Millions of people are out of work, and many others change jobs every few years. But one very important person has kept his job for a quarter century, and this fact alone has brought him a great deal of attention.
I write, of course, of Karol Wojtyla, better know as John Paul II, bishop of Rome, and thus pontiff of the Roman Catholic Church. He is number 262 in a line of leaders that goes back, according to Church teaching, to Peter.
Most popes served less than 10 years, and many fewer than five: an astounding 46 popes stayed in office less than 13 months! Only two have served longer than the current pope: Pius IX and his immediate successor Leo XIII, covering the second half of the 19th century.
Mostly, the opportunity to celebrate a silver anniversary is a matter of age: Wojtyla was only 58 when his election in 1978 was signaled by the plume of white smoke rising from the chimney of the Vatican.
“Do not be afraid,” he said in his first public address; and for these 25 years he has practiced what he preached—mostly.
Hope has been the theme of his reign: Crossing the Threshold of Hope was the title of his best-selling book at the turn of the millennium.
He has been fearless in confronting both the atheism of the East and the hedonism of the West. He has faced down the Communist in his native Poland; many give him significant credit for the collapse of totalitarianism of the Soviet Union.
With enormous moral authority, the pope has challenged the self-centered materialism of many Christianized countries, rightly calling it a contradiction of the gospel that lies at the root of our culture.
John Paul also stood against the American invasion of Iraq and has championed the cause of the Palestinian people. At the same time, he became the first pope in history to enter a Muslim mosque and pray at the Wailing Wall in Jerusalem. He sought better relations with Orthodox Christians in Russia and Greece, and also with Protestants in Europe and Evangelicals in America. He is a legitimate candidate for the Nobel Peace Prize.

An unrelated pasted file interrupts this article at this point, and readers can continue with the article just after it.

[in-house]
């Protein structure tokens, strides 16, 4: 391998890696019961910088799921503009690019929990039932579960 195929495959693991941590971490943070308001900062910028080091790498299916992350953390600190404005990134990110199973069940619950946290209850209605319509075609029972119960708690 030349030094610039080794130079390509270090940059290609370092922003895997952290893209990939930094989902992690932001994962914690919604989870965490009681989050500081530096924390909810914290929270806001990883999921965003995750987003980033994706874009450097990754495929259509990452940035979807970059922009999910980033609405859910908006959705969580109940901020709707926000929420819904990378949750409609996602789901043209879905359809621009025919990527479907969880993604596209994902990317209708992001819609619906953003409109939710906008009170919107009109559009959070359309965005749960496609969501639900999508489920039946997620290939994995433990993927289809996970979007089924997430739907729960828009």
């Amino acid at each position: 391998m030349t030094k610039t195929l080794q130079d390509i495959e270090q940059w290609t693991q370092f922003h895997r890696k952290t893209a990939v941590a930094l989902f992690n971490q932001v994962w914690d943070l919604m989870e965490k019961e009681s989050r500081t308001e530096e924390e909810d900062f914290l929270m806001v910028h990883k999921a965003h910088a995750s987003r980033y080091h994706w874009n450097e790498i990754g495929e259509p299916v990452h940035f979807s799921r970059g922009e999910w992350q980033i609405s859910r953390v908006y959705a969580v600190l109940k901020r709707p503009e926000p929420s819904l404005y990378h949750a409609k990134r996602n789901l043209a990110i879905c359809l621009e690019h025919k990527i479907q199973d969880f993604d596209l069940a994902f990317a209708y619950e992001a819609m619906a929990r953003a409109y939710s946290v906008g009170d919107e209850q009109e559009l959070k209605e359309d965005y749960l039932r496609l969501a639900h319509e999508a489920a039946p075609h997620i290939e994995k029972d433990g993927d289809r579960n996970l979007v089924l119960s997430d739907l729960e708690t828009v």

Perhaps only Muhammad Ali can rival the pope as the primary global celebrity of our time. He has traveled the world, taking up the cause of the poor and advocating a consistent life ethic: condemning war, abortion, euthanasia and capital punishment. This has not been easy; he is a courageous man.
But the Pope is not totally without fear, and these lingering fears have kept him from unleashing the kind of Christian practice that could bring a radical transformation to the world as we know it.
John Paul, it seems, has been afraid of two very important groups of believers. He fears what might happen if they are set free from the artificial boundaries that he (and most other religious leaders) impose.
The Pope fears the intelligentsia, specifically the theologians whose writings explore the edges of orthodoxy and challenge the current consensus.
Time and again he has denied the right of free expression to those who dissent from his version of the Christian faith. Such restrictions on thinking, writing and speaking bring little hope to a world often dominated by ignorance and ideology.
John Paul also fears the women, writing and working to prevent women from assuming their needful, rightful place in the affairs of church and state.
John Paul’s affection for Mary and his elevation of Teresa toward her inevitable sainthood do not obscure the fact that he has resisted the chief need of our time: freeing women from the patriarchal structures that keep them everywhere marginalized.
A crusade (even led by the pope) on behalf of women of the world is the single most effective evangelistic strategy available to Christians. It would protect women from the violence, illness and poverty that is most often their lot in life; it would extend an irresistible invitation from a religious community that embraces fully their dignity as people made in the image of God.
Do not be afraid, John Paul, to bring the full-orbed hope of Christ to all the people of the world, and in this way finish the splendid ministry by which God has blessed the world for these 25 years.
Dwight Moody is dean of the chapel at Georgetown College in Georgetown, Ky.